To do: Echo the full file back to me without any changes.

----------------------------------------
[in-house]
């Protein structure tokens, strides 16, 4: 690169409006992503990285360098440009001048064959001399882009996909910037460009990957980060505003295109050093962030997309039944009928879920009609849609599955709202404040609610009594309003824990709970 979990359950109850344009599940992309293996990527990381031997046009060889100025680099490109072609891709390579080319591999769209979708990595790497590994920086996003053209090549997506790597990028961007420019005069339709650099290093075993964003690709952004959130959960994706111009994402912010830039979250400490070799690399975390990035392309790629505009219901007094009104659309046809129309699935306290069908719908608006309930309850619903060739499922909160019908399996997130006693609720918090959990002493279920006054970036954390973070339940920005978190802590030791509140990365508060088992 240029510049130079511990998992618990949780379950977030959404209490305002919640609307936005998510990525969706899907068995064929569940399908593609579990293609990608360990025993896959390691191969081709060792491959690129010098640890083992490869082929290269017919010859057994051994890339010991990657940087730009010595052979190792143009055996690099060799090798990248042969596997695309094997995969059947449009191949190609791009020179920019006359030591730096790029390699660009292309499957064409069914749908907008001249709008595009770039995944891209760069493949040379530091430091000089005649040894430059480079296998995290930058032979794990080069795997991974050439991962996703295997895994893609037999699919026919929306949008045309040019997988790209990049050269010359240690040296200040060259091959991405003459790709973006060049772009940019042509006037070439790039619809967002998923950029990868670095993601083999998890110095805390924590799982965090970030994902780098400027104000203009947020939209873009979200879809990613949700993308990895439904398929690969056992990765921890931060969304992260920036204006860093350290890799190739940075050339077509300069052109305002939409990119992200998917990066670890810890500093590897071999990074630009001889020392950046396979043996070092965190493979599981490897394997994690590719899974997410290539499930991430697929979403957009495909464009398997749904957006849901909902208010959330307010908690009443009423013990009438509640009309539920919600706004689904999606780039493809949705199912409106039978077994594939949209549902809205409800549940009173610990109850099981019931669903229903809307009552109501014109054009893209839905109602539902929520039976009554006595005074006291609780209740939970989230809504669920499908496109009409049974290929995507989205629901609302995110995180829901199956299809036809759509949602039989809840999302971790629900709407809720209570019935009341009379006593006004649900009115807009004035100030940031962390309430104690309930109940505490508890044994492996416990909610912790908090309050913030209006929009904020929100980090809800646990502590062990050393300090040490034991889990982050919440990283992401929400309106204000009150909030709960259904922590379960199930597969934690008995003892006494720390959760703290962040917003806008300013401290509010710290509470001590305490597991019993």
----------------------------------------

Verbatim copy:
[in-house]
């Protein structure tokens, strides 16, 4: 690169409006992503990285360098440009001048064959001399882009996909910037460009990957980060505003295109050093962030997309039944009928879920009609849609599955709202404040609610009594309003824990709970 979990359950109850344009599940992309293996990527990381031997046009060889100025680099490109072609891709390579080319591999769209979708990595790497590994920086996003053209090549997506790597990028961007420019005069339709650099290093075993964003690709952004959130959960994706111009994402912010830039979250400490070799690399975390990035392309790629505009219901007094009104659309046809129309699935306290069908719908608006309930309850619903060739499922909160019908399996997130006693609720918090959990002493279920006054970036954390973070339940920005978190802590030791509140990365508060088992 240029510049130079511990998992618990949780379950977030959404209490305002919640609307936005998510990525969706899907068995064929569940399908593609579990293609990608360990025993896959390691191969081709060792491959690129010098640890083992490869082929290269017919010859057994051994890339010991990657940087730009010595052979190792143009055996690099060799090798990248042969596997695309094997995969059947449009191949190609791009020179920019006359030591730096790029390699660009292309499957064409069914749908907008001249709008595009770039995944891209760069493949040379530091430091000089005649040894430059480079296998995290930058032979794990080069795997991974050439991962996703295997895994893609037999699919026919929306949008045309040019997988790209990049050269010359240690040296200040060259091959991405003459790709973006060049772009940019042509006037070439790039619809967002998923950029990868670095993601083999998890110095805390924590799982965090970030994902780098400027104000203009947020939209873009979200879809990613949700993308990895439904398929690969056992990765921890931060969304992260920036204006860093350290890799190739940075050339077509300069052109305002939409990119992200998917990066670890810890500093590897071999990074630009001889020392950046396979043996070092965190493979599981490897394997994690590719899974997410290539499930991430697929979403957009495909464009398997749904957006849901909902208010959330307010908690009443009423013990009438509640009309539920919600706004689904999606780039493809949705199912409106039978077994594939949209549902809205409800549940009173610990109850099981019931669903229903809307009552109501014109054009893209839905109602539902929520039976009554006595005074006291609780209740939970989230809504669920499908496109009409049974290929995507989205629901609302995110995180829901199956299809036809759509949602039989809840999302971790629900709407809720209570019935009341009379006593006004649900009115807009004035100030940031962390309430104690309930109940505490508890044994492996416990909610912790908090309050913030209006929009904020929100980090809800646990502590062990050393300090040490034991889990982050919440990283992401929400309106204000009150909030709960259904922590379960199930597969934690008995003892006494720390959760703290962040917003806008300013401290509010710290509470001590305490597991019993």